Tuesday, February 15, 2011

Flavorful memories: Margaritas and Peanut Brittle

When a man is as sweet as his famous peanut brittle and as full of zest as his margaritas, saying final goodbyes are not easy. The services for the late Dan V. Unger III, were neither easy not ordinary yet every one who attended them and the reception that followed at Deerwood Country Club went home with happy memories, tears of laughter and a bit of Dan forever - recipes for his brittle and margaritas.

His wife of 57 years, Darleen, his brothers, sister, son, daughter, grandchildren, golf buddies and friends guaranteed it through photos and Dan stories not to mention slices of his favorite carrot cake, peanut brittle and bottomless margaritas.

Here are Dan's recipes. You will have to add your own joie de vivre.

Dan's Margarita Recipe
(by the pitcher)

6 oz. (one can) frozen limeade
6 oz. (1 can) tequila
3 oz. (1/2 can) triple sec

Fill blender with ice, add all ingredients and blend. Salt glass rims and enjoy.

Dan's Peanut Brittle 
(for personal use only, family retains all rights for commercial utilization)
1 cup corn syrup
1 cup sugar
1 TBS. butter
3/4 tsp. salt
dash of vanilla
16 oz bag redskin raw peanuts
1 tsp. baking soda

Combine all but peanuts and baking soda and cook over medium heat until sugar dissolves.
Add peanuts, and stir hard to crack.
Remove from heat and add 1 tsp. baking soda.
Spread on greased foil to cool.

Wednesday, February 9, 2011

A sweet tart for your sweetheart

I came to know Liz Van Hooser when she was the food writer for The Florida Times-Union and I was the society editor, arts and travel writer. She now lives in Missouri and blogs for Community Kitchen. This is a recipe she promised her Florida friends after she first made it.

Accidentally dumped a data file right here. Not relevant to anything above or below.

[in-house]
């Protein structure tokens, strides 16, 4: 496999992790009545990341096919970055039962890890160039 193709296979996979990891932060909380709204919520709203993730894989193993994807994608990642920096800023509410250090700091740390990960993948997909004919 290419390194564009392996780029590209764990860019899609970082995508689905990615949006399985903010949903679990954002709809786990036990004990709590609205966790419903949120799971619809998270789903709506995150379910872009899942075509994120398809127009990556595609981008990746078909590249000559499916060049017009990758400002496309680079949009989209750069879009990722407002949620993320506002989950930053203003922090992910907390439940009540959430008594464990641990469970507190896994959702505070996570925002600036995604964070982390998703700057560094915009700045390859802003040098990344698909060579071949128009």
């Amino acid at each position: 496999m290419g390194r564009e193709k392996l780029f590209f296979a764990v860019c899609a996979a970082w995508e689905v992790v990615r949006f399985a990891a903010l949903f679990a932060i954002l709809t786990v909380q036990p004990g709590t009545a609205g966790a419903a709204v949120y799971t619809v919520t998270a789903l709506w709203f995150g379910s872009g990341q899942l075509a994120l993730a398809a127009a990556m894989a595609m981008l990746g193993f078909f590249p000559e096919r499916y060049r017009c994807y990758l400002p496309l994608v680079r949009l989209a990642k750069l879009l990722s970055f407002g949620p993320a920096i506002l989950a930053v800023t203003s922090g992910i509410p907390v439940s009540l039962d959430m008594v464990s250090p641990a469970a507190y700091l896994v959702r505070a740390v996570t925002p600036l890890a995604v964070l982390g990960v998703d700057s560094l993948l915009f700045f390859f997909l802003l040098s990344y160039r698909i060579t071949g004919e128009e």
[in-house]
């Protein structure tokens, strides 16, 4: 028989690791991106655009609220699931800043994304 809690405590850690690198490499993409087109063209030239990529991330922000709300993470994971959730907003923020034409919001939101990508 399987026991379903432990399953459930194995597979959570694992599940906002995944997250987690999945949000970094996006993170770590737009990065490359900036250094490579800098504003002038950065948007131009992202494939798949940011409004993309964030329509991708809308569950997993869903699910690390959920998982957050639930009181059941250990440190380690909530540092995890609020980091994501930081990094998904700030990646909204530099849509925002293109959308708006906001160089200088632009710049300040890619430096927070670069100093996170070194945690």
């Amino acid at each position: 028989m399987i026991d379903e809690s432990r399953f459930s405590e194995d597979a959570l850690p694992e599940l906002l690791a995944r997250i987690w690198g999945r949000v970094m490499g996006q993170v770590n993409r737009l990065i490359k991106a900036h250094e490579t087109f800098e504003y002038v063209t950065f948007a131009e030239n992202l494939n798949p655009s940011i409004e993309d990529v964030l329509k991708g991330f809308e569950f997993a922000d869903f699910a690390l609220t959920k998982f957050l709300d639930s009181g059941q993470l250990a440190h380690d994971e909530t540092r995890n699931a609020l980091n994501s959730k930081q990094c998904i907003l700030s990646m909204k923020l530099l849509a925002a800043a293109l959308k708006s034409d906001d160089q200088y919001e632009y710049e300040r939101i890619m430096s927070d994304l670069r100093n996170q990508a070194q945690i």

Here's her blog and the recipe.

Berry Tart
 Rum-infused whipped cream puts this dessert over the top. Those dark shavings on the cream are vanilla bean seeds, which smell and taste divine.

Ever since I met my fiancĂ©, Joe, I’ve been hearing about his coveted, secret blackberry patches. This past summer, enduring the yin to winter’s yang in the form of oppressive heat and humidity, Joe went berry picking on four occasions, with each trip yielding a large bucket of berries.

Last summer, we had them in a cobbler, on cheesecake and over vanilla ice cream. Joe’s mom made a batch of blackberry jelly, the spoils of which we’re still enjoying. But there are only so many of them you can eat, and a half-dozen quart bags were pushed into the nether regions of our freezer.

With visions of blue skies and warmer days, last week I decided to make a berry tart. In my quest to acquire more kitchen accessories than I can fit in my kitchen, I have a rarely used tart pan. If you don’t have one, though, the recipe below will work just fine in a deep-dish pie pan.

In this recipe, you cook the crust completely before adding the filling. The berry mixture is a simple blend of berries, sugar, lemon juice, lemon zest and cornstarch. Although the tart would be fine at this point, the dish becomes a truly memorable dessert when topped with rum-infused whipped cream.